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Possible Combinations from Cards Drawn at the Same Time?


Date: 04/02/98 at 22:40:48
From: Gladys
Subject: Probability

Four cards were placed in a bag, each having a different number 
written on it. All of the cards were the same size, shape and color. 
If two of the four cards were drawn AT THE SAME TIME out of the bag, 
how many possible combinations could be made?

                    a. 4
                    b. 6
                    c. 12
                    d. 16

Our class thinks the answer is b (6), but our teacher's book says the 
answer is c (12). We think the teacher's book is wrong because they 
"forgot" the words "at the same time." Can you help us? Also, is there 
a formula for solving probability problems?

Thank you,
Gladys from Mrs. Allen's class


Date: 04/03/98 at 07:30:52
From: Doctor Anthony
Subject: Re: Probability

Two objects can be chosen from 4 objects in 6 ways, but the question 
then asks how many combinations of numbers could be made. This is a 
poorly worded question, because you could interpret the last part in 
two ways: namely, the number 5,3 (for example) might be thought 
different from 3,5, or you might think these are the same combination. 
My preference is the answer you gave, 6.

There are general formulae for these types of problem. You will find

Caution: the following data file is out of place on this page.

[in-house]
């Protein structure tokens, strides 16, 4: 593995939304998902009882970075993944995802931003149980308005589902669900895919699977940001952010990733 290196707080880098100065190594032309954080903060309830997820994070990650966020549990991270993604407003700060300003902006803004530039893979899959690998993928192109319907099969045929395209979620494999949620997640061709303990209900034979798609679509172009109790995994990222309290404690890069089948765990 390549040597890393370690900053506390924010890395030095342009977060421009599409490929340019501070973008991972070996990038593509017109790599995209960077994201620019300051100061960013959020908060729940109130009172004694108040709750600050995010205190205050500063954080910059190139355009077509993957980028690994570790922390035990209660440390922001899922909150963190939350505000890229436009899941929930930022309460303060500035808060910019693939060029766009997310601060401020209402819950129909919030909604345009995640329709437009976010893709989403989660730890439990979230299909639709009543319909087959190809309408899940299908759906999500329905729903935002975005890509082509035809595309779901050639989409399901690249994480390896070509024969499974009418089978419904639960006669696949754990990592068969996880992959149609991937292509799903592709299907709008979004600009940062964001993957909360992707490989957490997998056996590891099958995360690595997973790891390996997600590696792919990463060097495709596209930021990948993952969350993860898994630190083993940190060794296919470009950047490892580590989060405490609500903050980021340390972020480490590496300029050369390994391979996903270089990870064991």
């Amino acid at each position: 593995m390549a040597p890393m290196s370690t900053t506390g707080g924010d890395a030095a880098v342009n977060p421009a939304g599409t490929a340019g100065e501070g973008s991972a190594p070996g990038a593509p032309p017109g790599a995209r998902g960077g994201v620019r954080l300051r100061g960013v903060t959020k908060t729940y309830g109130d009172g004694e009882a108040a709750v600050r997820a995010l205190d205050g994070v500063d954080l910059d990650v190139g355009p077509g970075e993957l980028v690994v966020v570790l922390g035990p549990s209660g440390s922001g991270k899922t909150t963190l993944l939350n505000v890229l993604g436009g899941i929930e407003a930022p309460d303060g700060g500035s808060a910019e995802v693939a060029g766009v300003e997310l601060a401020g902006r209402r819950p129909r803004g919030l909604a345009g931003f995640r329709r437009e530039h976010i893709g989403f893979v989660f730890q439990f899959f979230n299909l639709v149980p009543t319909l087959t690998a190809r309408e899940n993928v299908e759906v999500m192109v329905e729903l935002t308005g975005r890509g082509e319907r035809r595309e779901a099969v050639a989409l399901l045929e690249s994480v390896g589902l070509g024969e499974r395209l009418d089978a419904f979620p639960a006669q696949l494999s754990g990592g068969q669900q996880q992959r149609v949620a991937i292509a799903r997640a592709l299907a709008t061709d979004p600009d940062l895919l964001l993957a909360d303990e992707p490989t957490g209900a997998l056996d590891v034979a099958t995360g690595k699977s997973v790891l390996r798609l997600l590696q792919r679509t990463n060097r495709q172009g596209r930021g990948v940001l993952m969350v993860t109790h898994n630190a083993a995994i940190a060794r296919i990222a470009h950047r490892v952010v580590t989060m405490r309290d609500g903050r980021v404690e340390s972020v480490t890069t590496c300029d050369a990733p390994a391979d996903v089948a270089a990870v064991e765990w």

them in textbooks under the headings "Permutations and Combinations."

If you have, say, 10 objects, then the number of arrangements 
(permutations) that could be made from 4 of the objects is given by:

     P(10,4) = 10*9*8*7  =  5040

This is because you could choose the first object in 10 ways, the 
second object in 9 ways, the third in 8 ways and the fourth in 7 ways.  
In this question, the ORDER of the objects matters, so that, for 
example, swapping the first and second counts as a different 
permutation.

Using the factorial notation where say 5! = 5*4*3*2*1 = 120, we could 
write:

                10!
     P(10,4) = -----  = 5040
                 6!   


With COMBINATIONS, we are not concerned with the order of the objects.  
The number of combinations of 4 things that could be chosen from 10 
things is given by:

                10*9*8*7      P(10,4)       10!
     C(10,4) = ----------  = --------  =  ------
                4*3*2*1          4!        4! 6!
 
This is because each of the PERMUTATIONS of 4 things could be 
rearranged within itself in 4! ways without counting as a different 
COMBINATION. So the expression for the number of permutations is too 
large by a factor of 4! when we are trying to find the number of 
combinations.

This means we have the formula for C(10,4) as:

                 10!
     C(10,4) = -------
                4! 6! 

The question you started with was how many ways can we can choose 2 
objects from 4.
              
                4!
     C(4,2) = ------   =  6
               2! 2!
    
-Doctor Anthony, The Math Forum
Check out our web site! http://mathforum.org/dr.math/   
    
Associated Topics:
High School Permutations and Combinations
Middle School Word Problems

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